The community of Israel as imagined by Deuteronomy is to be very different than either the societies of Egypt which is based upon slave labor and production or the American consumer society where debt can become its own method of enslavement for many people. As in Deuteronomy 15: 7-11 they are openhanded in lending to their neighbor in need and as we talked about in Deuteronomy 22:1-4 they are not to turn away from their neighbor’s need. There is a lot of Anti-Semitic literature that talks about the Jewish people being greedy, yet there were many times where tax and rent collecting or moneylending were occupations that the Jewish people were forced into in Europe since many other occupations were closed to them by society and by the church. Deuteronomy does allow for interest to be charged to outsiders, and perhaps this allowed them to find some middle ground in the midst of the challenges they faced through centuries of having to accept some of these jobs that were viewed as marginal within the society. Perhaps a question to ask is how did it become permissible for Christians to view charging of interest as the norm. This is probably one of many times where our understandings of Christianity have been tailored to our society rather than the other way around. In one of the most economically challenging parts of the Sermon on the Mount Jesus states:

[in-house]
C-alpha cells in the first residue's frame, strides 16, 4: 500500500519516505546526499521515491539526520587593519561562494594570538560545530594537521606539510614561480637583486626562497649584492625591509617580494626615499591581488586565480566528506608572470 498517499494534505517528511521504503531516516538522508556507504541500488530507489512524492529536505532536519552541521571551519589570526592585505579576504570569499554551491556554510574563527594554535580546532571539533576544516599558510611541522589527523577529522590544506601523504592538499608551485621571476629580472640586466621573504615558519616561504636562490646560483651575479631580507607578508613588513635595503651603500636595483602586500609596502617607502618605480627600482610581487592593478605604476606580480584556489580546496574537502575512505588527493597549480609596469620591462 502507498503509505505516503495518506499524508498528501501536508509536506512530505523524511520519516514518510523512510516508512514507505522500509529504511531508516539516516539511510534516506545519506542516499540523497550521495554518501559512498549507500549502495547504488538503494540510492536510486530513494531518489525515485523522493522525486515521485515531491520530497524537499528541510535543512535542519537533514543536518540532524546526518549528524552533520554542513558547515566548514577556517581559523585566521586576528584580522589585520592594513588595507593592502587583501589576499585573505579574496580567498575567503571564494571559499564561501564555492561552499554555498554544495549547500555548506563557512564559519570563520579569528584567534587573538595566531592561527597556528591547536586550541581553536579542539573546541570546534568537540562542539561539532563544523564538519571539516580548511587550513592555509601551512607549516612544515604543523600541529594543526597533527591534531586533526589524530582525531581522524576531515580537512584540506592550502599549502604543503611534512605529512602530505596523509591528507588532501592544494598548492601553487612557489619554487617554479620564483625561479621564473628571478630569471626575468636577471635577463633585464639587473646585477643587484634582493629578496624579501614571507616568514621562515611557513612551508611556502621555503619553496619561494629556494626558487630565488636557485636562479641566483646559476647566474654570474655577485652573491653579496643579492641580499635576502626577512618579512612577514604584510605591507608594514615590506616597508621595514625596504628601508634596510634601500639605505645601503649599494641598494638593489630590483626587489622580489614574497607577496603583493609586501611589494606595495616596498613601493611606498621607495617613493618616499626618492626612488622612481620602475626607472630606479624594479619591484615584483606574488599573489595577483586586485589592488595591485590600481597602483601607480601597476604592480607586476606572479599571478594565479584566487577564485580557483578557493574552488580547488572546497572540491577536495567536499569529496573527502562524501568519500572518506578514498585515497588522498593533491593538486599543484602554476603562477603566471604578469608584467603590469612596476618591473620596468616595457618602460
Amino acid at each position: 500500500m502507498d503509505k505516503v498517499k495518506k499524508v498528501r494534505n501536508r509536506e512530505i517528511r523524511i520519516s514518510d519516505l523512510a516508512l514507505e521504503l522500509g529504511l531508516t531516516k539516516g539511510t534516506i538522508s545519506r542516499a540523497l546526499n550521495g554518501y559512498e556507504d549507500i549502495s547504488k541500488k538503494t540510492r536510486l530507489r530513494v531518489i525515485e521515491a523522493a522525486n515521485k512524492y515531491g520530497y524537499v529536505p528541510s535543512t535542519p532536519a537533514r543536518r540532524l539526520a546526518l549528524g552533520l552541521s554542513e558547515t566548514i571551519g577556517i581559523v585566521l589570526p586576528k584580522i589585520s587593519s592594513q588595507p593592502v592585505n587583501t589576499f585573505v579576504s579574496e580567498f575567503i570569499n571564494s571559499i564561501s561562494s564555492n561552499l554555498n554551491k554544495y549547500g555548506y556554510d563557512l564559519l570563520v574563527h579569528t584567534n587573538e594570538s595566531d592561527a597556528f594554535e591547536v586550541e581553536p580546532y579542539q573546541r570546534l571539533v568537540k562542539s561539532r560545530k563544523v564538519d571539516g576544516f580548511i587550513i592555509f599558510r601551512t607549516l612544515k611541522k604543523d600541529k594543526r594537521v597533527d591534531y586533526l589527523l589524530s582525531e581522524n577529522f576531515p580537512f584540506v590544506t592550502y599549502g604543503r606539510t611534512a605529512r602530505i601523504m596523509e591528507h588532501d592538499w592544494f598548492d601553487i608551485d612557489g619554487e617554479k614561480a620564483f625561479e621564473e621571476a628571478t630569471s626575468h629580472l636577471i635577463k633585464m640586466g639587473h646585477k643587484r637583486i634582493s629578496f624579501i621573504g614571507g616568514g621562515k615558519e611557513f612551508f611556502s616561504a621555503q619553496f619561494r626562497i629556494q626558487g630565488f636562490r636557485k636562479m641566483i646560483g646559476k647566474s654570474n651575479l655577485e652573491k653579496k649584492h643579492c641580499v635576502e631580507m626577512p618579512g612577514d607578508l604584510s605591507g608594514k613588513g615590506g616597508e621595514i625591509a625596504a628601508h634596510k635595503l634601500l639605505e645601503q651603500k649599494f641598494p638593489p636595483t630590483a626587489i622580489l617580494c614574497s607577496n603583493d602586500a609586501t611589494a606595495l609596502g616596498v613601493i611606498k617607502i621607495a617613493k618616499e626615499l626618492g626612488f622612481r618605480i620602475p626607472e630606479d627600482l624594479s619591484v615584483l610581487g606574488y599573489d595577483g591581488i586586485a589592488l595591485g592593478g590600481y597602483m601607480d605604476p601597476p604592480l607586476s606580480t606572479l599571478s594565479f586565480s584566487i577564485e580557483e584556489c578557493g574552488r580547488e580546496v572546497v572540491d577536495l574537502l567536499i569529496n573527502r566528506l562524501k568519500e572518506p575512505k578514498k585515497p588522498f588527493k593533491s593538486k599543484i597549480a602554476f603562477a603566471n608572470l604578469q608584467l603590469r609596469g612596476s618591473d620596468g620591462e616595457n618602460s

Give to everyone who begs from you, and do not refuse anyone who wants to borrow from you. (Matthew 5:42)
Yet, even in Jesus time he can assume the norm of interest being charged and use it as a part of the parable of the talents (Matthew 25: 14-30).
Deuteronomy 23: 21-23 On Vows
21 If you make a vow to the LORD your God, do not postpone fulfilling it; for the LORD your God will surely require it of you, and you would incur guilt. 22 But if you refrain from vowing, you will not incur guilt. 23 Whatever your lips utter you must diligently perform, just as you have freely vowed to the LORD your God with your own mouth.